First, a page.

M A I N   N E W S

Surjeet: I sent back vital Pak info, but got nothing in return
Anirudh Gupta/TNS

Phidde (Ferozepur), June 29
In the dark world of espionage, Surjeet Singh (‘Anwar’ in Pakistan) became a bad penny — caught and disowned. So he thinks on hindsight. Patriotism then came at a price: a paltry sum of Rs 300 per month.

“Mere jinna kamm kisse ne ni kita hona ehna layi (no else would have worked for them as much as I did), he says, recounting what he went through after he was “recruited as an Indian agent” in Pakistan.

His story, told a day after his return home from Pakistan, spans well over three decades. In the early eighties, Pakistan was under martial law. Surjeet says he made “countless forays” into enemy territory, sending back “vital information” to his Indian handlers.

“That was the time when the lighthearted village youth in me became an unofficial spy,” he says. The cost of getting caught he was to realise soon: years of torture at the hands of Pakistani agencies before being awarded the death sentence in 1985.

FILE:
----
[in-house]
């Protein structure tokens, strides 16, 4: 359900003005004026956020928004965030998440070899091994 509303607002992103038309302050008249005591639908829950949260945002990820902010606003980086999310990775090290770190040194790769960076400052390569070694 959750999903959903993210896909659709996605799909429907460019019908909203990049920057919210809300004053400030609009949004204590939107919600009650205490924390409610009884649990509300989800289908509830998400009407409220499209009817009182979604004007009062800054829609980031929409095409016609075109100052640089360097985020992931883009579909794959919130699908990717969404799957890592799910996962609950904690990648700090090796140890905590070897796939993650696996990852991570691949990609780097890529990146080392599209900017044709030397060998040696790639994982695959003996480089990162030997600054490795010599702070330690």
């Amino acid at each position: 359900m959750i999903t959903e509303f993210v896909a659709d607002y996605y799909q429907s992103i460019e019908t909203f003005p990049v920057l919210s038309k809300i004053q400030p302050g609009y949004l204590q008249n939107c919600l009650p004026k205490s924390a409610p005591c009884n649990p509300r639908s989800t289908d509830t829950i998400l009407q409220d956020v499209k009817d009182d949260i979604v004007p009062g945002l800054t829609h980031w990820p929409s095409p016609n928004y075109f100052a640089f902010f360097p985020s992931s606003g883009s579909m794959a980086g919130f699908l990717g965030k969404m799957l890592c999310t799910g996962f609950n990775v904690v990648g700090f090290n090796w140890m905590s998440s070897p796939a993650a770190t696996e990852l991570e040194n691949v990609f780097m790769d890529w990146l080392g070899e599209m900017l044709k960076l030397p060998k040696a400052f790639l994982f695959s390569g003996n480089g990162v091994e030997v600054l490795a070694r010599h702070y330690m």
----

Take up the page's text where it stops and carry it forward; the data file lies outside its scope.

A small solace came only in 1989 when then President Ghulam Ishaq Khan commuted the death sentence to life term. “Before I joined espionage, I had an inspector friend in the BSF. He introduced me to some Military Liaison Unit officers, who inducted me into spying,” recalls Surjeet.

Soon after he reached Pakistan, his task was cut out: get a fake ID proof, passport and a driver’s licence in the name of Anwar. “I made friends with Patras Masih, Ejaj Gill, George Masih and many others in the Pakistan Army Clerical Unit. I even stayed with them in Gulmarg area of Lahore Cantonment,” says Surjeet.

He was “ditched” by a clerk, presumably a double agent, in February 1982. He was then interrogated for three years by Pakistan’s Field Intelligence unit in Lahore.

Known as Bapu-ji in Lahore’s Kot Lakhpat Jail, Surjeet fondly talks about his two friends Malik Riasat and Amir Rao (both convicted in murder cases) who helped him during his imprisonment.

Surjeet says many Indian POWs are not lodged in jails. “They must have been put up in some quarter guard or a fort, a fact Pakistan will never admit nor will it ever allow anyone to access them. On the verge of starting a fresh life, Surjeet wants government to help him pick up the threads of his life and provide a job to his son.

Missing officers’ kin contact Surjeet Relatives of missing Indian officers and men are contacting Surjeet to know the whereabouts of their dear ones. U K Sharma is one such civilian. His brother, Capt A K Sharma was posted in Aknoor. He has been missing since 1996 after his boat submerged in Mannavar Tavi along the border. “I want to show my brother’s photo to him (Surjeet). He may have seen my brother there,” he said.





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